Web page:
But wait, it gets better because (true story, here) during one of these childbirth education classes, one of the dads was complaining about a headache. And does Ms. Just-Breathe-Through-The Pain childbirth educator tell whiny dad to just breathe through the pain? Hell, no. She hands the guy a bottle of Tylenol! Which was so unfair, because I was pretty certain that no matter how bad his headache got, there would be no little human being coming out of it anytime soon!
My children are grappling with God these days, partly because they’re at that age, but largely because we just sent them to church camp for a week, NOT because I wanted to indoctrinate them but because:
a) it got them out of the house for three hours a day
b) it’s a good opportunity to learn some of the Bible stories, foundation of so much Western literature and art, and
c) they have to have something to reject when they turn eighteen.
Camp has had some interesting consequences, however. For starters, the children now wish to say grace, which is lovely. The other day, the six year-old made a charming “thanks for the food speech,” and then the three year-old got on the bandwagon, too, to thank god for dump trucks.
I was horsing around with the three of them, and grabbed my son, which is when my oldest daughter charged me, arms outstretched, fire in her eyes, and cried, “Let my people go!”
“Did you study Moses today?” I asked, setting my son down, and she very proudly nodded. Great. I have a prophet on my hands.
But it’s the middle daughter who’s really gotten into the spirit of the thing. First of all, she informed me, the DEVIL brings bad dreams, but not to worry! All I have to do is say “Hail Mary!” and the devil will disappear. Got that, everyone? (And, in case you’re wondering, I don’t think this is exactly what went down at camp. We attend a really liberal, Episcopalean church, where I’ve never, in all the years I’ve been going there, heard them mention the devil, much less say the Hail Mary.)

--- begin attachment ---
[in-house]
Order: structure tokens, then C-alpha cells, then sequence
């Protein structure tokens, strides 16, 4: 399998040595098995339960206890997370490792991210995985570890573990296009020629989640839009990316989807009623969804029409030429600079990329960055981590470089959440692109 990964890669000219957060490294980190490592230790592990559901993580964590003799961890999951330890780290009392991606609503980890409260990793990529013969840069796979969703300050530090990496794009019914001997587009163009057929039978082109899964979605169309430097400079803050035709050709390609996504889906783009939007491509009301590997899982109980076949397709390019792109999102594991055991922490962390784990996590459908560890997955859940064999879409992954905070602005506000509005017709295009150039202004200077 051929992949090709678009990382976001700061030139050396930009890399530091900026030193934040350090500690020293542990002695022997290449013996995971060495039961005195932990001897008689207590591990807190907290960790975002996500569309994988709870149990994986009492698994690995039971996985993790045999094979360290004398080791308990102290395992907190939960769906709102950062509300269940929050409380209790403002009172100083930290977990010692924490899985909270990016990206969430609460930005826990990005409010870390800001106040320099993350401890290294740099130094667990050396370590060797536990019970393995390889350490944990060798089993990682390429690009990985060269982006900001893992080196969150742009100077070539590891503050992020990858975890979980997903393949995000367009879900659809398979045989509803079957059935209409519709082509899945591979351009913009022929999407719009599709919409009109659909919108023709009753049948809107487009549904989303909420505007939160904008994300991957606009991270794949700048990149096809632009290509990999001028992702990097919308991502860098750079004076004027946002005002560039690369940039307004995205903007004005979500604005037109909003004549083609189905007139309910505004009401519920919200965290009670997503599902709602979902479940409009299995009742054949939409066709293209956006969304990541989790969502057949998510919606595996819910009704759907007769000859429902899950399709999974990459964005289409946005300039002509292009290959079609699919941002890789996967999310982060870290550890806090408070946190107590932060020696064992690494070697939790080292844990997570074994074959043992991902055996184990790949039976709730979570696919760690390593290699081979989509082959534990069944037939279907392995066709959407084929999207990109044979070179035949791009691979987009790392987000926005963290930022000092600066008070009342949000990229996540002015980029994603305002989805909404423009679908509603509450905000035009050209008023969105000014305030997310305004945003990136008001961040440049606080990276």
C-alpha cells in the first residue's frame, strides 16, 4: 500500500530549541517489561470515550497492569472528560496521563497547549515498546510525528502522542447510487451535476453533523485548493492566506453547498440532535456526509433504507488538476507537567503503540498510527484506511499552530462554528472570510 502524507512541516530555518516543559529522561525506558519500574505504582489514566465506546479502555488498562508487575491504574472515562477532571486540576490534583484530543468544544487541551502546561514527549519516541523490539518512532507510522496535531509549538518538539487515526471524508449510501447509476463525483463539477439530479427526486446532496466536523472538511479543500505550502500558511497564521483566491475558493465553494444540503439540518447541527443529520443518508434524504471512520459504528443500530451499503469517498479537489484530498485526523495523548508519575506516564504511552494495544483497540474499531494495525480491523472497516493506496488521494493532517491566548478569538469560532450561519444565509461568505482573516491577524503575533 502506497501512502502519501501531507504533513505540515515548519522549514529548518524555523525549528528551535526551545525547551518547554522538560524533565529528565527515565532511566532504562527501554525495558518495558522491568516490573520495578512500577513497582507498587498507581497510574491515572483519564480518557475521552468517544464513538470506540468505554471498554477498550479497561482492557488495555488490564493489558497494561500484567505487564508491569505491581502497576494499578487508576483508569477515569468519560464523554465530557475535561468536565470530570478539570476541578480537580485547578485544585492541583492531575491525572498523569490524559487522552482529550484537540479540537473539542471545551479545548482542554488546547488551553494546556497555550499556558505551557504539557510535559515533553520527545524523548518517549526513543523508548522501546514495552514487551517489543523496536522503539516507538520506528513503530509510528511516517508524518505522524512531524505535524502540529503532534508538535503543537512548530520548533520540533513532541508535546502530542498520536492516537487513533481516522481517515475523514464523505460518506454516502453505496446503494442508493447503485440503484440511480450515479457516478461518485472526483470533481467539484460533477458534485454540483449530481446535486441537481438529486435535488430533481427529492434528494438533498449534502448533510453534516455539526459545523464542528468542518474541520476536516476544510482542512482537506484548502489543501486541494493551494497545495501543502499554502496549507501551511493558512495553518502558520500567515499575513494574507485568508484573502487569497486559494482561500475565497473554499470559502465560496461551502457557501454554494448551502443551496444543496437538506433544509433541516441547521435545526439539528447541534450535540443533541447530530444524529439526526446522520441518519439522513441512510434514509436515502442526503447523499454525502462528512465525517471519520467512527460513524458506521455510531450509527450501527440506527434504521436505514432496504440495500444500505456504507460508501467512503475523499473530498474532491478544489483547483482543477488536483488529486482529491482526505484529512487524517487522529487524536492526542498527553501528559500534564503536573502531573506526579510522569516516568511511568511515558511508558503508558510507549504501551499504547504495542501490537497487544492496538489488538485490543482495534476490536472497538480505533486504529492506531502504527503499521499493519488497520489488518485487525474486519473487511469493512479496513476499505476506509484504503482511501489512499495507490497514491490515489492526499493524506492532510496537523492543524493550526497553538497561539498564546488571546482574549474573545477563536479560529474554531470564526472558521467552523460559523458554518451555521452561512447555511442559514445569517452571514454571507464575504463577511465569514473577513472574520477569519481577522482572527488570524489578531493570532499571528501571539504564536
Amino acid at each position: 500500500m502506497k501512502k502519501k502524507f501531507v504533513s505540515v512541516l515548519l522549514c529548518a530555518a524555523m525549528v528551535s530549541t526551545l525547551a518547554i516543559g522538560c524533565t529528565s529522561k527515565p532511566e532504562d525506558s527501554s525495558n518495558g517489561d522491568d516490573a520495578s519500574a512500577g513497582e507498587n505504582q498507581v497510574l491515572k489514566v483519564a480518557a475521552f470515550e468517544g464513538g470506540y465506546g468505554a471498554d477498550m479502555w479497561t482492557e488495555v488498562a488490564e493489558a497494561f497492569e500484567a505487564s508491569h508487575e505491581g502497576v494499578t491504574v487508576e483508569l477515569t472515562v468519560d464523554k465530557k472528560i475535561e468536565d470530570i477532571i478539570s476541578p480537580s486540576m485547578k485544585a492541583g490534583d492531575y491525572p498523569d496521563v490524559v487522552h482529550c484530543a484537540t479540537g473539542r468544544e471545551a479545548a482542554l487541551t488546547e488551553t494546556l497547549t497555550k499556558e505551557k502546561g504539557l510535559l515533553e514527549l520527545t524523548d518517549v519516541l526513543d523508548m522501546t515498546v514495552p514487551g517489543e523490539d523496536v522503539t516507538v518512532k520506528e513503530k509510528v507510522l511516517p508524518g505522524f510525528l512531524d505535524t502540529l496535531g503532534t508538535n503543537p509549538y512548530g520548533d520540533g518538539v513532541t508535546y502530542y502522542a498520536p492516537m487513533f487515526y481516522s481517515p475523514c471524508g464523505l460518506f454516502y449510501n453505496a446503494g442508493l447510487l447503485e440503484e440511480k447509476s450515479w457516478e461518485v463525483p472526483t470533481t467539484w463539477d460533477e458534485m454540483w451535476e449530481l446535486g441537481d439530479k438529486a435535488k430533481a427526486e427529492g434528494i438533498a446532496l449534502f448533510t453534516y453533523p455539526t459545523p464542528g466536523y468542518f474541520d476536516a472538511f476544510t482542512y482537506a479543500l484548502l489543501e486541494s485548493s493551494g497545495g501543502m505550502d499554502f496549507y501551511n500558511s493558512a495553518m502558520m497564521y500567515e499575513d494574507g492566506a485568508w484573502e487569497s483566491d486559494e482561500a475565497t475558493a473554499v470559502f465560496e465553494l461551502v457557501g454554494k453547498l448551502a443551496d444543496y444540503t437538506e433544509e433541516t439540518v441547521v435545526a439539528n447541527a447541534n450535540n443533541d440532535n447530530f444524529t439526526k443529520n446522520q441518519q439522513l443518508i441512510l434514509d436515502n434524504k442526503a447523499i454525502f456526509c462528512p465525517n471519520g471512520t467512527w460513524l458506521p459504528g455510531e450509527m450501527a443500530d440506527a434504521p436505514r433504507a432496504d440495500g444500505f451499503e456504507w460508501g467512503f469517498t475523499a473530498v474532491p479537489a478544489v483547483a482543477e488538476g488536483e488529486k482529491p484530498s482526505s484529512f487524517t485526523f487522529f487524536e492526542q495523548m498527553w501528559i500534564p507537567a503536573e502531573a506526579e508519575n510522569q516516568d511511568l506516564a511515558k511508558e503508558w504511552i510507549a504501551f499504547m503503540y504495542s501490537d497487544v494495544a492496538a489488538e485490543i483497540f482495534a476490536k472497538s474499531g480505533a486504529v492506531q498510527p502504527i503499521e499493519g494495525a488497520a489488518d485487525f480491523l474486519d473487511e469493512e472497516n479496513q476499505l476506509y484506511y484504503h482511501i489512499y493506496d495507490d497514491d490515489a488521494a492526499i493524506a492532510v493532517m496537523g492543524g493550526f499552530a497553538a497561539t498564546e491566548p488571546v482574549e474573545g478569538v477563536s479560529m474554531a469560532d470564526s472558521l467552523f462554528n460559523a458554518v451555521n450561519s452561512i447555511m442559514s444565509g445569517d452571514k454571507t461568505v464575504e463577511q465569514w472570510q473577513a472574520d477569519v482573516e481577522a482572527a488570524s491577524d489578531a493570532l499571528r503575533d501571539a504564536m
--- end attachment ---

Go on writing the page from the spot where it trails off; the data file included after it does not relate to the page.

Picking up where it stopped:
But the funniest thing is her new proclivity for praising. She really gets into it, walking around in a bliss-bubble with an electric candle upraised. Nothing and no one is safe. “Praise this house!” she chants. “Praise my brother! Praise these pancakes!” She’s like an old-timey, revivalist preacher. I’m worried she may erect a tent on the front lawn and start saving the neighbors.
So, that’s my life at the moment. Full of gospel tunes. Full of praise, and full of grace for the dump trucks. Bon Vivant!
I love funny books. Not ones that are archly funny, always examining whether or not they’re funny all the time, but ones that seem to effortlessly reveal a hilarious new angle on life. I enjoy David Sedaris (his description of taking French in Paris is the best) and Bill Bryson’s take on American culture. They often are laughing at themselves as much as the people around them. And I always try to inject a little humor in the mysteries that I write (mostly making fun of hipsters).
But the best way to enjoy a funny book, to really laugh, is to read it out loud. Every Christmas Eve, my family sits around the living room after dinner and reads aloud from winter/seasonal literature that we’ve chosen to share and sings Christmas Carols. I love this tradition. It’s way more fun then the presents. Every year we have the usual stuff (my step-father reads an excerpt from the bible), and we often fall back on old favorites. Laura Ingalls Wilder writes some great Christmas chapters, and the story of catching the giant Christmas tree in A TREE GROWS IN BROOKLYN always makes me laugh (and makes me teary). But it’s always “Ashtray Christmas” that really gets to me.
If you’ve never read CHEAPER BY THE DOZEN, then you’ve really missed out. It’s a great book (and no, I haven’t bothered to see the movie—I know it’s not the same). Two efficiency experts have twelve kids and much hilarity ensues. And the book BELLES ON THEIR TOES continues the Gilbreth family’s adventures. It is their first Christmas without their father and one of the boys decides he’s old enough to buy his own Christmas presents for everyone in the family. So 12 strange shaped packages appear under the tree. No one can guess what the presents are, even though his sister and mother are great snoopers.
The story of Dan’s presents is so funny and poignant, no one in my family can possibly finish the reading on their own. As the first present is unwrapped revealing the most hideous ashtray in the world… I collapse into hysterics. The book must be then passed several times when the reader (myself, my brother, my mother…) each starts laughing, and of course each of the listeners can’t stop laughing either. But somehow we make it through, sing another carol, and reward ourselves with a big Christmas cookie feast.
What have YOU read lately that has been laugh out loud funny? Please share!